Spring break beach reviews

With spring break swiftly approaching, one thing on many students’ minds is the beach. South Florida is widely recognized as home to some of the world’s most stunning beaches, many of which are driving distance of campus. Here are just some of the Sunshine State’s beach spots for sun, sand and much more.

Haulover Beach Park: Clothing optional  | hauloverbeach.org
Nestled between the Intracoastal Waterway and the Atlantic Ocean, just north of Bal Harbour, Haulover Beach Park is a 0.4 mile stretch of white sand dunes and open ocean surf, popular with swimmers, surfers and sunbathers alike.

Haulover’s claim to fame is its northern nude beach area, frequented by the majority of visitors. The nude beach is a small fraction of the park, so visitors hoping to avoid skinny-dippers can steer clear of the clearly-identified “clothing-optional” section.

Beachgoers who are comfortable showing off their skin should consult Haulover’s “First-Timer’s” guide — available on the beach’s website — before baring all, as the beach has specific rules regarding photography, voyeurism and nudist etiquette. Chairs are available for rent, although park rules deem that all visitors must bring a towel.

 

Fort Lauderdale Beach: Family friendly | sunny.org
Although this popular spot can be unbearably crowded on weekends and holidays, Fort Lauderdale Beach is a clean family hangout location. The wide expanse of soft sand is perfect for kid-friendly beach activities, such as picnicking, playing volleyball, sandcastle-building and the timeless practice of burying friends in the sand.

The shallow, clean water maintains a depth of approximately 5 feet for 25 yards out, which is great for wading and causal swimming. Snorkeling, scuba diving, jet-skiing, and deep-sea fishing are also encouraged in deeper waters.

A brick-paved sidewalk, open to roller-blading and biking, spans the border of the entire beach, leading the way to many shops and restaurants.

 

South Beach: Electric night life  | visitsouthbeachonline.com
A day spent at South Beach, a neighborhood of Miami Beach, can easily transition into a night of fun, as the stretch of surf and sand along South Pointe Park and Collins Avenue is lined by many iconic bars, clubs, restaurants and shops. South Beach, nicknamed SoBe, is known for its sophisticated atmosphere, due to the high volume of high-profile vacationers and guests of the area’s boutique hotels.

The public beach’s compacted sand is popular among runners, and the view along breakwater is a scenic Miami cityscape.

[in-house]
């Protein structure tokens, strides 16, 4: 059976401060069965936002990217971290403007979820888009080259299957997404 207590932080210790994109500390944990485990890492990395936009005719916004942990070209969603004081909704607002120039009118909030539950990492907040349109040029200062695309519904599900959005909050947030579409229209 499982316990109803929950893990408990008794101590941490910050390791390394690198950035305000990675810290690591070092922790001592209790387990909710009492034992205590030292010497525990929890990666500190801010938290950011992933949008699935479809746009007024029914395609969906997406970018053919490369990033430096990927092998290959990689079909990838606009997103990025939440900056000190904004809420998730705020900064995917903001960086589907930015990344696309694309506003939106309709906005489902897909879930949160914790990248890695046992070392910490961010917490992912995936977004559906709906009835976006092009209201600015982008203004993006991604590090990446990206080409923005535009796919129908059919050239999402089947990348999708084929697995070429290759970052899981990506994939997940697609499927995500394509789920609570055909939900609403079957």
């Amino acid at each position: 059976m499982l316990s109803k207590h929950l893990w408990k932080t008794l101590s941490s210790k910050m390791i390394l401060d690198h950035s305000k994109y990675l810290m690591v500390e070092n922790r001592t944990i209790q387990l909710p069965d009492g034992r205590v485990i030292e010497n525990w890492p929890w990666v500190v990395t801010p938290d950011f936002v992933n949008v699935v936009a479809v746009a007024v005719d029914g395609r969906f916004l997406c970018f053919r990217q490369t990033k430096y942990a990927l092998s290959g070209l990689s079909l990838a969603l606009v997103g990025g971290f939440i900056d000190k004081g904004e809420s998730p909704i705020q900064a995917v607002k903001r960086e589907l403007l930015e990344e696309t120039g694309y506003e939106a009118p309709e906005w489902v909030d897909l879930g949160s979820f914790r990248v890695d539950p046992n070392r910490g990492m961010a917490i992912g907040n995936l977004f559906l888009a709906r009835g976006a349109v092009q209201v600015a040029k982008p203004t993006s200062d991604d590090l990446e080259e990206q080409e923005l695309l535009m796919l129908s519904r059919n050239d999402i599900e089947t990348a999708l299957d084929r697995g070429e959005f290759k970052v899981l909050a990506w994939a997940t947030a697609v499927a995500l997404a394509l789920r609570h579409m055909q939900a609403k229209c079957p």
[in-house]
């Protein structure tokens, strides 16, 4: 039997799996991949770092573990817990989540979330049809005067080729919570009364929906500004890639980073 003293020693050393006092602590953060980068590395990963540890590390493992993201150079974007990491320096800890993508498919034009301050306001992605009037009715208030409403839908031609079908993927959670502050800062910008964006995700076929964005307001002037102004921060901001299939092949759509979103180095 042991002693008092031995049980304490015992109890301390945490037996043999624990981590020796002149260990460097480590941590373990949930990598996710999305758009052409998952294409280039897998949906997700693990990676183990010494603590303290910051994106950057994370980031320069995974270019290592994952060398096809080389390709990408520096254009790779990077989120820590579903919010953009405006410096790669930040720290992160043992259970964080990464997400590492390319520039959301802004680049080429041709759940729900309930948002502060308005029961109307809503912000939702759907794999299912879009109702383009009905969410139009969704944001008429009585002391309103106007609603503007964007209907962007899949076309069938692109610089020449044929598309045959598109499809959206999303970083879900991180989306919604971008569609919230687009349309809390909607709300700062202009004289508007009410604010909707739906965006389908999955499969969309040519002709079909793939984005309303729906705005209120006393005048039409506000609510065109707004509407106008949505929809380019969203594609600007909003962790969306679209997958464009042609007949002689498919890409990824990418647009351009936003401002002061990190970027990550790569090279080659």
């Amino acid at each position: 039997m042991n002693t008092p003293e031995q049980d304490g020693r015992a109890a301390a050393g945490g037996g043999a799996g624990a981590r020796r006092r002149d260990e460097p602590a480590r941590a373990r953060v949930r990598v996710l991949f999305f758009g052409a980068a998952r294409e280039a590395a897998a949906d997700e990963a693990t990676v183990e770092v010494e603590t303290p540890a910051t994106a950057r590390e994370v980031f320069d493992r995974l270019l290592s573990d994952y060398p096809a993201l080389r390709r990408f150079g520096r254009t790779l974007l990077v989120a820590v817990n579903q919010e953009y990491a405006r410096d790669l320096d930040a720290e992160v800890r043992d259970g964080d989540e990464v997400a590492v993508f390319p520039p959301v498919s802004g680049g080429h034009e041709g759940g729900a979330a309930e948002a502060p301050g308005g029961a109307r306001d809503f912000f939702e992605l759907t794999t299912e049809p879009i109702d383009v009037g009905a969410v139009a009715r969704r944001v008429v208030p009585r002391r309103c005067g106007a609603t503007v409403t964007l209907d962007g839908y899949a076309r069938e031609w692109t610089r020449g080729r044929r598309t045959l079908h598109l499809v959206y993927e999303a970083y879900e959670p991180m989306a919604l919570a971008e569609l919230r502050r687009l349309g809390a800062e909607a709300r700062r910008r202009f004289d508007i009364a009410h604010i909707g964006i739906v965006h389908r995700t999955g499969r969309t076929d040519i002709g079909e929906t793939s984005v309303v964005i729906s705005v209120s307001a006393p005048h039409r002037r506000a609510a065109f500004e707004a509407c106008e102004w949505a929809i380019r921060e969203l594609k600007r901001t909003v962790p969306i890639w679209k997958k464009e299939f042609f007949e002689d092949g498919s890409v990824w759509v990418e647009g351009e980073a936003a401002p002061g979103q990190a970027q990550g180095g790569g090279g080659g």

Parking is generally limited, but there is a 1.6 mile path for rollerblading, biking and walking. Bike, scooter and Segway rentals are available at shops along Collins Avenue.

 

Bill Baggs Cape Florida State Park: Historic scenery | floridastateparks.org/capeflorida
Home of Miami-Dade’s oldest structure, a lighthouse built in 1825, and the former site of a U.S. Army naval base, Bill Baggs Cape Florida State Park in Key Biscayne is a scenic and historical beach that caters to photographers, nature-lovers and campers. Guided tours of the lighthouse and lighthouse keeper’s cottage are given twice daily, Thursday through Monday.

The grand seawall located along Biscayne Bay boasts some of the best shoreline fishing in the region, and rowers can also launch canoes and kayaks from No Name Harbor by the seawall. The waves are gentle, due to the coral reef located just six miles offshore, and over a mile of Atlantic beach is open to swimming — although the park does not have lifeguards on duty.

Nature and hiking trails on the west side of the park go through the mangrove wetlands, an iconic feature of Florida’s landscape. Bikes, umbrellas, watercrafts and picnic pavilions can also be rented.

 

Crandon Park: Close to Nature | www.miamidade.gov/parks
On the island of Key Biscayne, Crandon Park is home to the Bear Cut Preserve and the Crandon Park Visitors and Nature Center. Its 264-acre natural barrier island habitat is open to guided tours and field trips, bird watching, canoeing, kayaking, snorkeling and biking. Kayaks, cabanas and shelters are available for rental.

The sandy beach and coastal dunes are nesting and feeding grounds for many migratory species, and the Center’s exhibit room and aquariums provide insight into their lives and habitats. Short tram tours also take visitors on a historical journey across the island.

The entrance fee is $5 per vehicle, and the guided tours and trams have individual prices.

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